Enuresis in Children
Enuresis is more commonly known as bed-wetting.. The condition is diagnosed if the child is 5 years or older and the behavior either occurs at least twice a week for at least 3 consecutive months or results in clinically distress or social, functional, or academic impairment. Enuresis can be divided into primary and secondary forms.
Types of enuresis include:
- Nocturnal enuresis ( bed wetting), which is the most common type of elimination disorder.
- Daytime wetting is called diurnal enuresis.
- Mixed enuresis, includes a combination of nocturnal and diurnal type.
- Primary enuresis refers to children who have never been successfully trained to control urination.
- Secondary enuresis refers to children who have been successfully trained ( are for at least 6 months dry) but revert to wetting in a response to some sort of stressful situation.
Voluntary, or intentional, enuresis may be associated with other mental disorders, including behavior disorders or emotional disorders such as anxiety. Enuresis also appears to run in families, which suggests that a tendency for the disorder may be inherited (passed on from parent to child, particularly on the father’s side). In addition, toilet training that was forced or started when the child was too young may be a factor in the development of the disorder, although there is little research to make conclusions about the role of toilet training and the development of enuresis.
Children with enuresis are often described as heavy sleepers who fail to awaken at the urinary urge to void or when their bladders are full.
The diagnosis initially is by taking medical history and performing a comprehensive physical examination to rule out any medical disorder that may be causing urine incontinence. The most important screening test in a child with enuresis is a urinalysis.Blood tests usually are not needed unless diabetes or kidney diseases aresuspected.
Causes of Enuresis:
Enuresis also may be associated with certain medicines that can cause confusion or changes in behavior as a side effect. If no physical cause is found, the doctor will base a diagnosis of enuresis on the child’s symptoms and current behaviors.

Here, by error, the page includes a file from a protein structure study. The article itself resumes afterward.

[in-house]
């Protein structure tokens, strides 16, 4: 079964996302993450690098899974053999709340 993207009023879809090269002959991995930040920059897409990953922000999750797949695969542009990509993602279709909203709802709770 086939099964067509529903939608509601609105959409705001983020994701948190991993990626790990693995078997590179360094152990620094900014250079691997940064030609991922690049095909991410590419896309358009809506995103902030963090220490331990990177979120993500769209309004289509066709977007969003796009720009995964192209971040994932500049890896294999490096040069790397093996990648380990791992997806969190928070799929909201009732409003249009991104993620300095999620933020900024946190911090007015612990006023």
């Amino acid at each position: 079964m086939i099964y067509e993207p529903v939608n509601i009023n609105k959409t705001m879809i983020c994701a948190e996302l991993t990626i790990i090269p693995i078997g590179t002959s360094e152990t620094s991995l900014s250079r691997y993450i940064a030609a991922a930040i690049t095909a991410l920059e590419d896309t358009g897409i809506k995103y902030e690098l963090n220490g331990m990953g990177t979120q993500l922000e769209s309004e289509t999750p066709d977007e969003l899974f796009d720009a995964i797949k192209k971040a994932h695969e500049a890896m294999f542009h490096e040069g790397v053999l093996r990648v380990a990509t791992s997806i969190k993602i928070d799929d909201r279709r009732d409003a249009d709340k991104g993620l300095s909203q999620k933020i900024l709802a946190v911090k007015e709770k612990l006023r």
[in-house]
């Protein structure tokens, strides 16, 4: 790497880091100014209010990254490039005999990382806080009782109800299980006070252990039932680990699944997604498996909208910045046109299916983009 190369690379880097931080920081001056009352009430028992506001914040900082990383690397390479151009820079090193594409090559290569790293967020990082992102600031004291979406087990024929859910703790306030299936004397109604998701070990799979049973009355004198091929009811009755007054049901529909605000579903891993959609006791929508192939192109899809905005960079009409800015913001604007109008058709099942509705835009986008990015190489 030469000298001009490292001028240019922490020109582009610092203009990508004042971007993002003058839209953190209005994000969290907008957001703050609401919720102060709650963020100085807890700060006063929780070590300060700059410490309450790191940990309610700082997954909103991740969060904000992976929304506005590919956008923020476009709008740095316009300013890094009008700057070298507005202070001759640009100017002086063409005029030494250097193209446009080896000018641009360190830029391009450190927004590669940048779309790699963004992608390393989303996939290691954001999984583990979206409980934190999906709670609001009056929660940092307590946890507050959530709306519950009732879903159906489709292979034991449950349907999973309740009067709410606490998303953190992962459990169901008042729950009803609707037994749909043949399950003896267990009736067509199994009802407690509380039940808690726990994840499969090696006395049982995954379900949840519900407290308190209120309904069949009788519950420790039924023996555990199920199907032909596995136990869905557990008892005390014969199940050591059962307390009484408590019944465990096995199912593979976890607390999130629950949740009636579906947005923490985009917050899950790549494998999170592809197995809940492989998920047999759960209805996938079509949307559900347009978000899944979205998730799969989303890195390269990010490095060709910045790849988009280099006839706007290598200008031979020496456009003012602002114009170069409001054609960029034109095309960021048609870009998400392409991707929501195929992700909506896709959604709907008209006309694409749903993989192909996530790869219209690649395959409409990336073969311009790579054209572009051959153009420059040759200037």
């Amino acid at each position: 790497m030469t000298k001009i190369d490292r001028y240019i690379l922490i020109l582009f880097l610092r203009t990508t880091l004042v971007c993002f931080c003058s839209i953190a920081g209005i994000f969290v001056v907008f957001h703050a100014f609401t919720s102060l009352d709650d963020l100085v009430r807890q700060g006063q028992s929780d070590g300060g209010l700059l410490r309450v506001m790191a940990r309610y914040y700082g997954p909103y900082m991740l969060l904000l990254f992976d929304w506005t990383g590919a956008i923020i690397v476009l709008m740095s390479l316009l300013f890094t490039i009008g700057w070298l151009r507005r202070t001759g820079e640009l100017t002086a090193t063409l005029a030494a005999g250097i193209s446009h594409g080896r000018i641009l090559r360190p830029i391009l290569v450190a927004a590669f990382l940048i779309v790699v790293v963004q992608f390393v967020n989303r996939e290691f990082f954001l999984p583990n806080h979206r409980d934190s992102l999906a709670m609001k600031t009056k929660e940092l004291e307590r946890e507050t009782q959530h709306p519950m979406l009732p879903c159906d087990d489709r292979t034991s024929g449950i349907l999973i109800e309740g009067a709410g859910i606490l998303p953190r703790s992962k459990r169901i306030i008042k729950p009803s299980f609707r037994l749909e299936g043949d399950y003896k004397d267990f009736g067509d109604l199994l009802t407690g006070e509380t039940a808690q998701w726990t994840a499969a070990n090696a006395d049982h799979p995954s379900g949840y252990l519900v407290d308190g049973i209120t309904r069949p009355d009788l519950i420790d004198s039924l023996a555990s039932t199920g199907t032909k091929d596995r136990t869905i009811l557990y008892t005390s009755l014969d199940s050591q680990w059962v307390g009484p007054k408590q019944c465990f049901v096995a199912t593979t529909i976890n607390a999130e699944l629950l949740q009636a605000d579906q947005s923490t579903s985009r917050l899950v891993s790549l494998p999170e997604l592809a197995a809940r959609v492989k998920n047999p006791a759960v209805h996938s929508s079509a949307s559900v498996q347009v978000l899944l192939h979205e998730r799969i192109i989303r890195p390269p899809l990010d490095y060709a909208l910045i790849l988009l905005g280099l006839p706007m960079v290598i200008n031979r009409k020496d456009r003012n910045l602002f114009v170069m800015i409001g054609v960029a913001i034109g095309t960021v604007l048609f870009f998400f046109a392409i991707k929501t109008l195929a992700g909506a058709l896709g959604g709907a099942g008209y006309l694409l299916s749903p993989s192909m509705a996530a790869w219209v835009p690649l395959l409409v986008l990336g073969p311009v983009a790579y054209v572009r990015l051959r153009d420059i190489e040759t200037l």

The most important reason for treating enuresis is to minimize the embarrassment and anxiety of the child and the frustration experienced by the parents. Most children with enuresis feel very much alone with their problem. Family members with a history of enuresis should be encouraged to share their experiences and offer moral support to the child. The knowledge that another family member had and outgrew the problem can be therapeutic.
Preliminary management focusing on behavioral modification and positive reinforcement is often helpful. The only therapies that have been shown to be effective in randomized trials are alarm therapy and treatment with desmopressin acetate or imipramine.
Bladder training exercises are not recommended. With this therapy, the child is asked to ingest large quantities of fluid and to hold the urine in the bladder without voiding until uncomfortable.
Enuresis is not a surgically treated condition. However, ectopic ureter and obstructive sleep apnea (OSA) respond to specific surgical interventions.
Patients with primary enuresis (PE) are asked to keep a diary and should return for evaluation on a monthly basis to assess their progress.
Relapse of the enuresis is the most common complication and requires restarting the treatment that resulted in an improvement or cure the condition. Even without treatment, the reported spontaneous cure rate is about 15% per year. However, children who wet every night are unlikely to become dry in the short term and many of these children continue to wet until adolescence.
When daytime symptoms are also present, the prognosis depends on the underlying cause, for example , the prognosis is excellent when enuresis is due to cystitis, ectopic ureter, OSA, diabetes mellitus, diabetes insipidus, or seizure disorder.
♦ Doctor Layla Al Haddad ♦ – Family Doctor
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